Hannah-Jones’ decision to accept a position that would enable her to found a Center for Journalism and Democracy at an institution that has always recognized the value of Black life is instructive. It’s also part of a wider and growing national awareness of the importance of Black history to shaping, for good and ill, larger narratives of American democracy and understanding of a shared national identity.
This embrace of Black history and understanding of its centrality of the present is in display elsewhere in “Summer of Soul,” a bravura film (out in theaters and streaming on Hulu now) about the 1969 Harlem Cultural Festival that attracted hundreds of thousands of attendees to Mt. Morris Park and featured a panoramic mix of Black, Nuyorican and African musicians.
This Questlove jawn captures the past and contemporary vitality of this history, reminding us that the enduring power of Black institutions always lies in Black people — the way they pray, walk, dance, sing, cook, organize and strategize in defense of themselves and toward an aspiring citizenship large enough to include all people.
I couldn’t help but think of the film’s treatment of history when contemplating the significance of Hannah-Jones’s decision last week. In bringing forth long-unseen recordings of a groundbreaking cultural event held at (and defined by) a pivotal moment in American history, Questlove’s treatment of the stunning musical footage and the poignant interviews with those in attendance leaves its viewers with a deep understanding that Black history is always alive in the present — a truth that Hannah-Jones has explored uniquely in her own work.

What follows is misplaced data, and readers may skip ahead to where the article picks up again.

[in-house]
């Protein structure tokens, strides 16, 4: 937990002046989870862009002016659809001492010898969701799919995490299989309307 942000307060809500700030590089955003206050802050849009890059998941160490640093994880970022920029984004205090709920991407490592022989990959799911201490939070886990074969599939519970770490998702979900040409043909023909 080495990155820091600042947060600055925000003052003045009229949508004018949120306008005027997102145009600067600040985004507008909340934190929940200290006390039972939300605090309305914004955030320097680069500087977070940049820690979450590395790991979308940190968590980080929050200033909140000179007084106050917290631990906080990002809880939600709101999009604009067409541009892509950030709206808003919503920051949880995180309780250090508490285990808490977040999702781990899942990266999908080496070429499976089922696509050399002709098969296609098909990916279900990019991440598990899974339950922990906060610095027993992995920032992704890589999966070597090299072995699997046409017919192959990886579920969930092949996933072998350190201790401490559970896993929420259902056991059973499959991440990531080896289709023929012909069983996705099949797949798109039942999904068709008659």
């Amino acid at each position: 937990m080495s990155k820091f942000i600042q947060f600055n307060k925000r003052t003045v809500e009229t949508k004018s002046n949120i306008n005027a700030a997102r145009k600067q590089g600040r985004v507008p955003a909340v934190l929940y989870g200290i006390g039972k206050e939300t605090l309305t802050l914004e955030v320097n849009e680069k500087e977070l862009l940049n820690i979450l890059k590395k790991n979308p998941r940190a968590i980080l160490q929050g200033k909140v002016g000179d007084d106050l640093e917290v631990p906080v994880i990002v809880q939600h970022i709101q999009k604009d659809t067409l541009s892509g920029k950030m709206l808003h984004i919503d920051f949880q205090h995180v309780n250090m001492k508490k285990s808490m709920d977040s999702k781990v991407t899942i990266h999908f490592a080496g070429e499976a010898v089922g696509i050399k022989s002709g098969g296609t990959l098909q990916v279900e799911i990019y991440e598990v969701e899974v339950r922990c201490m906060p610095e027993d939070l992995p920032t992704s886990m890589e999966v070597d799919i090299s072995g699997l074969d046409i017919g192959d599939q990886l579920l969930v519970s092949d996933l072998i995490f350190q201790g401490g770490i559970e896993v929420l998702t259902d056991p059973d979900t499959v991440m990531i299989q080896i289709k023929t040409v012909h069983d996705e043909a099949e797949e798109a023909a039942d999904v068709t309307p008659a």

And she isn’t alone in that. At Howard, Hannah-Jones will be joined by Ta-Nehisi Coates, the bestselling author and Howard alumnus who will also take up a faculty post. It should come as no surprise that both Hannah-Jones and Coates made their professional reputations through journalistic explorations of racial slavery and its afterlife. In its insistence on finding the organic connections between Black history and Black lives being lived today, their work repeatedly touched raw national nerve-endings related to race and democracy.
“The Case for Reparations,” Coates’ 2014 essay in The Atlantic, became one of the most widely read and influential pieces in the magazine’s history. His expert distillation of the historic roots of contemporary economic inequality found in the theft of Black land, Jim Crow segregation and other forms of institutionalized racism made the political and moral case for slavery reparations and became a national sensation.